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Date Published

Note: The information in this part only applies to:

  • standard patent applications with an examination request filed on or after 15 April 2013.
  • innovation patents with an examination request filed on or after 15 April 2013.
  • innovation patents where the Commissioner had not decided before 15 April 2013 to examine the patent.  

For all other standard patent applications/innovation patents, see Read the Specification as a Whole.

A complete specification must ‘disclose the invention in a manner which is clear enough and complete enough for the invention to be performed by a person skilled in the relevant art’ (sec 40(2)(a)).  In assessing this requirement, it is necessary to take into account the whole of the complete specification, i.e. both the body of the specification and the claims.  This differs from the requirement for support, where it is necessary to separate the claims and the body of the specification, in order to determine whether the former are supported by the matter disclosed in the latter.

As indicated in Rosedale Associated Manufacturers Ltd v Carlton Tyre Saving Co Ltd [1960] RPC 59 at 69:

"It is clearly ... legitimate and appropriate in approaching the construction of claims to read the specification as a whole. Thereby the necessary background is obtained and in some cases the meaning of the words used in the claims may be affected or defined by what is said in the body of the specification."

As a consequence:

a. The specification may set up a dictionary to define terms – see Dictionary Principle.

b. If an expression in a claim is ambiguous, it is permissible to resort to the body of the specification to define or clarify the meaning of words used in the claim (Interlego AG v Toltoys Pty Ltd (1973) 130 CLR 461 at 479).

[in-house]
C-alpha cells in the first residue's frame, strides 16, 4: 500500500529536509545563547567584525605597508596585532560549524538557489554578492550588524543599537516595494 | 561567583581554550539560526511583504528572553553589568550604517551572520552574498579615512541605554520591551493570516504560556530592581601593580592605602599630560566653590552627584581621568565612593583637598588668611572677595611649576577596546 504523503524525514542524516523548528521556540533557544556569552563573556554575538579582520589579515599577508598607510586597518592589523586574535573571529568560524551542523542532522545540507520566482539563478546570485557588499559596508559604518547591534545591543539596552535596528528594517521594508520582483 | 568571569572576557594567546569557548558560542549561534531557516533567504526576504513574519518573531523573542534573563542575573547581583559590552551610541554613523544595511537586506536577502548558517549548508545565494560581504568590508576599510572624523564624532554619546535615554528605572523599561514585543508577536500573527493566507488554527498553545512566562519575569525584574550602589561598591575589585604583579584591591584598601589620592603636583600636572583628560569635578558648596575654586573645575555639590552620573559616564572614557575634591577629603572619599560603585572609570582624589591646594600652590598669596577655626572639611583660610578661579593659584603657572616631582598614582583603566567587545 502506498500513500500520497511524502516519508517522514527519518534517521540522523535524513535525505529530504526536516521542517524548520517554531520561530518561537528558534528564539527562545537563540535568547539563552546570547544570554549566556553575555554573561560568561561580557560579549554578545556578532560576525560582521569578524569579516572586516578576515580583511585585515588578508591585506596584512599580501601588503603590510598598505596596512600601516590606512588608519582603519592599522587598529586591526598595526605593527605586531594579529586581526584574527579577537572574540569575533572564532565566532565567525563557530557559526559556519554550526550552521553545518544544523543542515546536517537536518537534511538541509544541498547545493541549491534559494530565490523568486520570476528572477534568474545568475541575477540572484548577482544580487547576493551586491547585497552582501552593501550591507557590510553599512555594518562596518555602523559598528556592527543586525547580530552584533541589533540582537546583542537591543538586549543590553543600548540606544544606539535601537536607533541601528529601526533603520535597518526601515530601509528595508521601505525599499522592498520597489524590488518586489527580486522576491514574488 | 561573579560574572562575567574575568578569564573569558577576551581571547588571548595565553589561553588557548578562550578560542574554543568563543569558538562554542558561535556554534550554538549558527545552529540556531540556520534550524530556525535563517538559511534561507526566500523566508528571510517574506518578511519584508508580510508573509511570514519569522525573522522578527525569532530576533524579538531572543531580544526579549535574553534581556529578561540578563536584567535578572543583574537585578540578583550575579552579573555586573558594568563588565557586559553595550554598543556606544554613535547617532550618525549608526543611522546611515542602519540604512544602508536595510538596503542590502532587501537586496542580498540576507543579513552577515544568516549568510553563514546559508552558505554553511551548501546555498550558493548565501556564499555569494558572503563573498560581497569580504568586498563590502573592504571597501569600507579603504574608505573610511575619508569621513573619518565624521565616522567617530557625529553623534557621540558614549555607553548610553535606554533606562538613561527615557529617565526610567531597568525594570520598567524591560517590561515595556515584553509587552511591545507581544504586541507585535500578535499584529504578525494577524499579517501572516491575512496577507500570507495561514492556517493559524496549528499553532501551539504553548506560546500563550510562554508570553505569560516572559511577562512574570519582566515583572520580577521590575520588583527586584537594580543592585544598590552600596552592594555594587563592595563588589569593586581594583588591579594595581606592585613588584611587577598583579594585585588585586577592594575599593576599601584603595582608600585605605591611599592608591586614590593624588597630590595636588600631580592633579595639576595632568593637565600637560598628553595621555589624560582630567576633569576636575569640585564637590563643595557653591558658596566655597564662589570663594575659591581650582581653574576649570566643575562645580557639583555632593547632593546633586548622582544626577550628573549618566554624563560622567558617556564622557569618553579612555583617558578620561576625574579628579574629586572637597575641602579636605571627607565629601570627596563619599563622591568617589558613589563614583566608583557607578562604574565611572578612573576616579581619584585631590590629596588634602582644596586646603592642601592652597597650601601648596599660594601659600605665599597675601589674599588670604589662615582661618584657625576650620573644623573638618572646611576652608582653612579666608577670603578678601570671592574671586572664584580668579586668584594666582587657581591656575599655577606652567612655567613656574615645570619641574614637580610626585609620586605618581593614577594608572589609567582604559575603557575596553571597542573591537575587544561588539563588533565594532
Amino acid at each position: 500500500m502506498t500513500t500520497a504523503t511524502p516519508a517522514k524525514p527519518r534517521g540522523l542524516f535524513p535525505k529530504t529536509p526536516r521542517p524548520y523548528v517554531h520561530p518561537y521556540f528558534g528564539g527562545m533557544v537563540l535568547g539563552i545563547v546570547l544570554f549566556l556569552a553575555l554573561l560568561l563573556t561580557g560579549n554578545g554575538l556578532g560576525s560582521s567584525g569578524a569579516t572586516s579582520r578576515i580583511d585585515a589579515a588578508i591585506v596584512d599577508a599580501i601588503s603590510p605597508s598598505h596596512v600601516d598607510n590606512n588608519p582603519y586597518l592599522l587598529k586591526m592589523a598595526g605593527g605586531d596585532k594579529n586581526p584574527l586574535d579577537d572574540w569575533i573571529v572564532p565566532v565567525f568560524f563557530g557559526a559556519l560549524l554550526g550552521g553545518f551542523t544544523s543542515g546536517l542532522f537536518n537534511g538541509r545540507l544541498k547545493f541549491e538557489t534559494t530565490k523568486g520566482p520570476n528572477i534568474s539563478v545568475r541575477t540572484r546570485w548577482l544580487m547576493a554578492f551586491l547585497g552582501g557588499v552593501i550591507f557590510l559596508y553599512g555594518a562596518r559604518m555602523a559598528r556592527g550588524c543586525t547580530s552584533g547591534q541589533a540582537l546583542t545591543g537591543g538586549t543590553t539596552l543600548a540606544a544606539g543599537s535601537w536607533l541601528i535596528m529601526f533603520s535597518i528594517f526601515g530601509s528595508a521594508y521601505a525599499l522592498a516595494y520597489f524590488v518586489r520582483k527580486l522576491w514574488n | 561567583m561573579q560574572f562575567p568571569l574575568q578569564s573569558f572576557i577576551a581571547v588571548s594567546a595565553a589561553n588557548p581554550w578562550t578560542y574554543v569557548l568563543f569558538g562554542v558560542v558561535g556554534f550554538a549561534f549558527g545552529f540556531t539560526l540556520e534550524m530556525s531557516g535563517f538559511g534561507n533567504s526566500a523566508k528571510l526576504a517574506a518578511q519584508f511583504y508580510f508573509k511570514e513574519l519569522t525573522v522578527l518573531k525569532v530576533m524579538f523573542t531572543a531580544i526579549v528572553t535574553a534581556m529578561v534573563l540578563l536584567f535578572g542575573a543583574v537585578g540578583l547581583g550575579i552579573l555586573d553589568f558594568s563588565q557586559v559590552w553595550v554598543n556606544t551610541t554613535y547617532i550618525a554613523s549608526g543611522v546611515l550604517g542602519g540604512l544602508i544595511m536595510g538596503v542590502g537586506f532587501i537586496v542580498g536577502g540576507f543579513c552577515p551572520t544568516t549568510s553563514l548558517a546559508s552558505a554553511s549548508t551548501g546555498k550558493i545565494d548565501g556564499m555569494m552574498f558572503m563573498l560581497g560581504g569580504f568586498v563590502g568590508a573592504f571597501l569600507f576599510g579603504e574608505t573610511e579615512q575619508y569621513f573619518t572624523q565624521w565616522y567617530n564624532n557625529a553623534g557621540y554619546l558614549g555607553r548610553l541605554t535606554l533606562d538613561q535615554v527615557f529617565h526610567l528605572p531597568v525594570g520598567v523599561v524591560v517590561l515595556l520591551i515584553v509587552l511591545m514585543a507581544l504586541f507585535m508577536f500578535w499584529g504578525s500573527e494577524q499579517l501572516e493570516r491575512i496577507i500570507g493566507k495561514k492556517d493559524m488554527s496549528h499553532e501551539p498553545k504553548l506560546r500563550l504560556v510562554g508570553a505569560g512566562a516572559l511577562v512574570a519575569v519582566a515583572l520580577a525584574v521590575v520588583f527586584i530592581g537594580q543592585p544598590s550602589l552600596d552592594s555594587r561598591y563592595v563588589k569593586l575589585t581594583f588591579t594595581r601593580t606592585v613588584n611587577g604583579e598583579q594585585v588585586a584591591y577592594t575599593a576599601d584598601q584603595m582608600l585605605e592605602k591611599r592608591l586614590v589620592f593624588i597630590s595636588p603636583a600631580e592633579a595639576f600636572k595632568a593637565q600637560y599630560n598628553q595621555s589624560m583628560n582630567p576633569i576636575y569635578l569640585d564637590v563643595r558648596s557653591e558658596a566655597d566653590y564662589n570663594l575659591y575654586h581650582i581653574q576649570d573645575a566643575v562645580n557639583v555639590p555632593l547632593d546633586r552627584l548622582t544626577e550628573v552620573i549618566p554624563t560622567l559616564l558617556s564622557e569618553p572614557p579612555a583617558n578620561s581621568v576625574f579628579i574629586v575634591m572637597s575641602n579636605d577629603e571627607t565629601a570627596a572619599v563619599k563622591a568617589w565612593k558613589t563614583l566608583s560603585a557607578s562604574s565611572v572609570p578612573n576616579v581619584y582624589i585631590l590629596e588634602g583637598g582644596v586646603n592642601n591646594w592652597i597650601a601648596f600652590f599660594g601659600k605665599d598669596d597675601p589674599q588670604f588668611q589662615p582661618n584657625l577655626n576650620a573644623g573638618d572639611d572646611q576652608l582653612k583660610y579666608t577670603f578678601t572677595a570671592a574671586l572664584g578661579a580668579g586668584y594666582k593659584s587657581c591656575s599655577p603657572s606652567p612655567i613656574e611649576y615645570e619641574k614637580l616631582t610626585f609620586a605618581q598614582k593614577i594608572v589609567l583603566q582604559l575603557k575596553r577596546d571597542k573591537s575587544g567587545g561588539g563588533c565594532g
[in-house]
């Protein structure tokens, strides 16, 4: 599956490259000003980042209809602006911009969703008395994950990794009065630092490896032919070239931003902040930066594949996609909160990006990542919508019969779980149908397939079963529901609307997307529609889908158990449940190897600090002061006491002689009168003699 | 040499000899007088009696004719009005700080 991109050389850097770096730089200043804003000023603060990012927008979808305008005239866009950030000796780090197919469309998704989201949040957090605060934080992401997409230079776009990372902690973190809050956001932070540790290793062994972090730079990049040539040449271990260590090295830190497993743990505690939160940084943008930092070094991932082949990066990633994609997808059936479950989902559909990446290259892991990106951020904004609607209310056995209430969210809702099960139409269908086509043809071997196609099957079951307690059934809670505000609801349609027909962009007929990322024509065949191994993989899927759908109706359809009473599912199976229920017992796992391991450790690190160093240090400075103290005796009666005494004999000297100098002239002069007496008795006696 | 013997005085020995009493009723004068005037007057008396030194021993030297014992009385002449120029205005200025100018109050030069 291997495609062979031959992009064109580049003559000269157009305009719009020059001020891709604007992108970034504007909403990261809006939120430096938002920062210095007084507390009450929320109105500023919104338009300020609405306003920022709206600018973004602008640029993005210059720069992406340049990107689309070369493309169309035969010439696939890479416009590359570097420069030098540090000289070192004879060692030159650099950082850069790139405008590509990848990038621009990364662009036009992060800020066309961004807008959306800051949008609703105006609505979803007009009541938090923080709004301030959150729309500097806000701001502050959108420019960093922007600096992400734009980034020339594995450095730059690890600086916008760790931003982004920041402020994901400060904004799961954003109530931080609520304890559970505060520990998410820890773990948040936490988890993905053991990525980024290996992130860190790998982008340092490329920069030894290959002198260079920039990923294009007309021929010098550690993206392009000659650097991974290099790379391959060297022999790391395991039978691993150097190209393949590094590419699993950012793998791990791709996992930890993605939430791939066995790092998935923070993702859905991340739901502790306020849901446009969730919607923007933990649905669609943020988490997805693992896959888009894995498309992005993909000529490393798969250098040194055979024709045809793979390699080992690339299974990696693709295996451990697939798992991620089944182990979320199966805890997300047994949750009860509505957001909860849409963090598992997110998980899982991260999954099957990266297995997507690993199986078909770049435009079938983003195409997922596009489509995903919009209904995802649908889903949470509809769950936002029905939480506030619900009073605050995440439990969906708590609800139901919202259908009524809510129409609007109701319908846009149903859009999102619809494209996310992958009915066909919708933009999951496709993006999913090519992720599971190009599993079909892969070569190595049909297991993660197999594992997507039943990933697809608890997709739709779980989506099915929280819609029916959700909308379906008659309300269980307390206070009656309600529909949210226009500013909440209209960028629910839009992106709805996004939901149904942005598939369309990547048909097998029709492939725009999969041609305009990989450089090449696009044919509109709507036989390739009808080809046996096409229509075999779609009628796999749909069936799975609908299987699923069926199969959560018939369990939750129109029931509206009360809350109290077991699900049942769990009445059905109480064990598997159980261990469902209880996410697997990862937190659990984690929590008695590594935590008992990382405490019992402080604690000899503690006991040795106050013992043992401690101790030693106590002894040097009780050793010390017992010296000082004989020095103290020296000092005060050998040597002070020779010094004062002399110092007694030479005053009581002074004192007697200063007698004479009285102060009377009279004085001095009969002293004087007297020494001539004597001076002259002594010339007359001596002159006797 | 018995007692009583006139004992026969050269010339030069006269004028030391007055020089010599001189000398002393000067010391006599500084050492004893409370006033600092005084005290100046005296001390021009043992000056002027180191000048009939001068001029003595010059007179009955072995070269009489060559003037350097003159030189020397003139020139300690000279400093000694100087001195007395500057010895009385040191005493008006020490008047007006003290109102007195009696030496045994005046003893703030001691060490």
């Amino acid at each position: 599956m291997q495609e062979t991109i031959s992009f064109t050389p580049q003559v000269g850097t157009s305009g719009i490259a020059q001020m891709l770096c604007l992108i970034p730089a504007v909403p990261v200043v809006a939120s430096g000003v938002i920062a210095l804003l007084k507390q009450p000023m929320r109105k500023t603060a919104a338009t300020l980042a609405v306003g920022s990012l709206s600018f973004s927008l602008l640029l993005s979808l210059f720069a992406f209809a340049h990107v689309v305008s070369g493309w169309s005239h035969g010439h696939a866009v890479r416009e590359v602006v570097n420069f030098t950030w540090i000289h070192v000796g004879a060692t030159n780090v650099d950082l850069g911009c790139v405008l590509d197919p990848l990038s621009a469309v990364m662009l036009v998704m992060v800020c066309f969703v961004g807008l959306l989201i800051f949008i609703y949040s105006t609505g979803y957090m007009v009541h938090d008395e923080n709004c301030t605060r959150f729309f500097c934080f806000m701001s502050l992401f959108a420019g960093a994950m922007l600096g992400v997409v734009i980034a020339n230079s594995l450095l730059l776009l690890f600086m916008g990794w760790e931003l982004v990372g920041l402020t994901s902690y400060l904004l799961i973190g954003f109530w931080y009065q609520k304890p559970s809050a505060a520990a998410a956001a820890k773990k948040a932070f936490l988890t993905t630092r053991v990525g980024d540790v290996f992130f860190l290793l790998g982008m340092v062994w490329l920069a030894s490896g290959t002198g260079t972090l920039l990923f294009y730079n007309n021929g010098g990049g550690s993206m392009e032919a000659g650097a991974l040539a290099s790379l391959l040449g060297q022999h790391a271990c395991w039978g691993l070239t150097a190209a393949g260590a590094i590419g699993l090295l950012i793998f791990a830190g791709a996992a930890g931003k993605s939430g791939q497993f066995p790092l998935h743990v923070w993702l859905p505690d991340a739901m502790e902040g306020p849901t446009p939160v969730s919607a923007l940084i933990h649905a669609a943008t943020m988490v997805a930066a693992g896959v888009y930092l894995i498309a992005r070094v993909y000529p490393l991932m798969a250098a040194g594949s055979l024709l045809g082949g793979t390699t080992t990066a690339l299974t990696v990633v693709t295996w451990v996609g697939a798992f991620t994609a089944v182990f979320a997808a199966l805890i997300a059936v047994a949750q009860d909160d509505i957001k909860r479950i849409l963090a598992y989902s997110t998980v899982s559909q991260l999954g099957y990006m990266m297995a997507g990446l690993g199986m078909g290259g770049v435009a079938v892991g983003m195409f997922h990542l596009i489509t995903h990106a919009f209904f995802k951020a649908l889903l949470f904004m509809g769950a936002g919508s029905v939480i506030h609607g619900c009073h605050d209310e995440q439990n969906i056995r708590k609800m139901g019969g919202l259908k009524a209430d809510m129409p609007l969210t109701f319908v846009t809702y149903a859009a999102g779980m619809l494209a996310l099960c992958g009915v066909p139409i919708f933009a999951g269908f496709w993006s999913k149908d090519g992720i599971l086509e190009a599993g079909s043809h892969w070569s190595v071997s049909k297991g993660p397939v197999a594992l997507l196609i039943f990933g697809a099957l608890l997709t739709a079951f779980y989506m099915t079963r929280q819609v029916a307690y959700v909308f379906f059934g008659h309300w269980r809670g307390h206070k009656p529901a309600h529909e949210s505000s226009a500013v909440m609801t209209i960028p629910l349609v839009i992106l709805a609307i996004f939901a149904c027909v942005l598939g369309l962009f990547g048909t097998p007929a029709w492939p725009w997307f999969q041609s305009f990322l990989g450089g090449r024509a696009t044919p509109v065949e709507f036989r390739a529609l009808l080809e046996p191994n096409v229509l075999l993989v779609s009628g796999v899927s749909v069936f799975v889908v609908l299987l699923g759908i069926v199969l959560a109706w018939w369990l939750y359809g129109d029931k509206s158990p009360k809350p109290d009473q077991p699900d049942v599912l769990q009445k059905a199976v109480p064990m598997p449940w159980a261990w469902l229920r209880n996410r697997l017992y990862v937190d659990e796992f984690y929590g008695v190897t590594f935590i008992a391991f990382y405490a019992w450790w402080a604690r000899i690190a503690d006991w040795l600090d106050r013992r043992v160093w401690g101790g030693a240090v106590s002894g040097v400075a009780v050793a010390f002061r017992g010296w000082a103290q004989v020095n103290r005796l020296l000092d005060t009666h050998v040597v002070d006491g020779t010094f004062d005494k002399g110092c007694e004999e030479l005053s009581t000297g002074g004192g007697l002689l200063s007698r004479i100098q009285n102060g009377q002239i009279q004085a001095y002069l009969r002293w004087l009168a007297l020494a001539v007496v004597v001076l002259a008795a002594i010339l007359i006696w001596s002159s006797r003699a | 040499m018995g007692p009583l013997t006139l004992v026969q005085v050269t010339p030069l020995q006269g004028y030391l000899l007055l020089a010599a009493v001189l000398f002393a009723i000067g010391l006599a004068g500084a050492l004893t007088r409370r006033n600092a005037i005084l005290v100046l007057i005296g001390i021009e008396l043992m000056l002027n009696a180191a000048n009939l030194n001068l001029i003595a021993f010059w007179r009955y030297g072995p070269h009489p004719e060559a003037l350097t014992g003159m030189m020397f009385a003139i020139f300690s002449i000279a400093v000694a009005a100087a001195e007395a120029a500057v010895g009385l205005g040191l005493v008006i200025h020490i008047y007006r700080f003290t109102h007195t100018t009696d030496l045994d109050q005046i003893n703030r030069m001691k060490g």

c. If a claim is clear, it is not to be made obscure because obscurities can be found in particular sentences in other parts of the specification. In addition:

"if the claims have a plain meaning in themselves, then advantage cannot be taken of the language used in the body of the specification to make them mean something different.”

EMI v Lissen (1939) 56 RPC 23 at 39.

d. It is not legitimate to confine the scope of the claims by reference to limitations which may be found in the body of the specification but are not expressly or by proper inference reproduced in the claims themselves. To put it another way it is not legitimate to narrow or expand the boundaries of monopoly as fixed by the words of a claim by adding to those words glosses drawn from other parts of the specification (Decor Corp v Dart Industries 13 IPR 385).

e. The context of the specification may imply a limitation on the scope of the claims. In International Business Machines Corp v Commissioner of Patents (1991) 22 IPR 417 the specification related to computer graphics, but the claim made no specific reference to a computer environment. Burchett J found that:

"When the present specification is read, the whole of the context rises up to insist that claim one is talking about the operation of computers. Almost the first words of the specification inform the reader that the invention 'relates to computer graphics and more specifically to a method and apparatus for generating curves on computer graphic displays'. The recital of the prior art reinforces the clear impression thus conveyed from the beginning of the document."

f. Similarly, in Synthetic Turf Development v Sports Technology International [2005] FCA 69 (affirmed in [2005] FCAFC 270), the specification described a process where artificial turf was laid and packed with sand, with subsequent rolling to ‘crimp’ the ends of the fibres. An alleged infringing product crimped the fibre before the turf was laid. The claim merely referred to ‘crimp’ and the specification did not contain a ‘dictionary definition’ of ‘crimp’. Nevertheless the court construed ‘crimp’ in the context of the specification as being crimped after laying.

g. Where the specification indicates an aim or intent, this may require consideration when construing the claims.  In Apotex Pty Ltd v Sanofi-Aventis Australia Pty Ltd (No 2) [2012] FCAFC 102, the Full Court found that the:

“description shows that the object or end in view of the claimed method is the prevention or treatment of psoriasis by the administration of leflunomide”;

i.e. the purpose of the administration was relevant in construing the claim.

h. It is possible to use the claims to resolve any ambiguities in the description  (Kauzal v Lee (1936) 58 CLR 670 at 687).  This differs from giving the claims a gloss from the description, which is not legitimate (Welch Perrin & Co Pty Ltd v Worrel (1961-62) 106 CLR 588 at 610), since the limitation arises from the whole thrust of the specification as against mere comments in the description.

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